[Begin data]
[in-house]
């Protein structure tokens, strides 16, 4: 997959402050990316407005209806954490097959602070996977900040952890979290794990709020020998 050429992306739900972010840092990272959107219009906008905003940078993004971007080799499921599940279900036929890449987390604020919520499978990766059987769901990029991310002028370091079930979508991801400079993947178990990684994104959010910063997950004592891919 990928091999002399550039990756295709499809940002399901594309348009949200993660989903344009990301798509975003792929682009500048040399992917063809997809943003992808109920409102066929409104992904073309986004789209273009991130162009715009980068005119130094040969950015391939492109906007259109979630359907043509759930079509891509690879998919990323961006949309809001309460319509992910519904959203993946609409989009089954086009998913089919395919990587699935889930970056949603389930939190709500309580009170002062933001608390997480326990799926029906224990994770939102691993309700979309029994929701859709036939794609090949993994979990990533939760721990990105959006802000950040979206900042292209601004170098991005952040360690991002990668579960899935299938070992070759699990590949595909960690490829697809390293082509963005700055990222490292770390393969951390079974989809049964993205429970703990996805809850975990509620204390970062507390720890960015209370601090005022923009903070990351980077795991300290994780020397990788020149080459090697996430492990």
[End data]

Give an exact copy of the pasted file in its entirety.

[in-house]
């Protein structure tokens, strides 16, 4: 997959402050990316407005209806954490097959602070996977900040952890979290794990709020020998 050429992306739900972010840092990272959107219009906008905003940078993004971007080799499921599940279900036929890449987390604020919520499978990766059987769901990029991310002028370091079930979508991801400079993947178990990684994104959010910063997950004592891919 990928091999002399550039990756295709499809940002399901594309348009949200993660989903344009990301798509975003792929682009500048040399992917063809997809943003992808109920409102066929409104992904073309986004789209273009991130162009715009980068005119130094040969950015391939492109906007259109979630359907043509759930079509891509690879998919990323961006949309809001309460319509992910519904959203993946609409989009089954086009998913089919395919990587699935889930970056949603389930939190709500309580009170002062933001608390997480326990799926029906224990994770939102691993309700979309029994929701859709036939794609090949993994979990990533939760721990990105959006802000950040979206900042292209601004170098991005952040360690991002990668579960899935299938070992070759699990590949595909960690490829697809390293082509963005700055990222490292770390393969951390079974989809049964993205429970703990996805809850975990509620204390970062507390720890960015209370601090005022923009903070990351980077795991300290994780020397990788020149080459090697996430492990």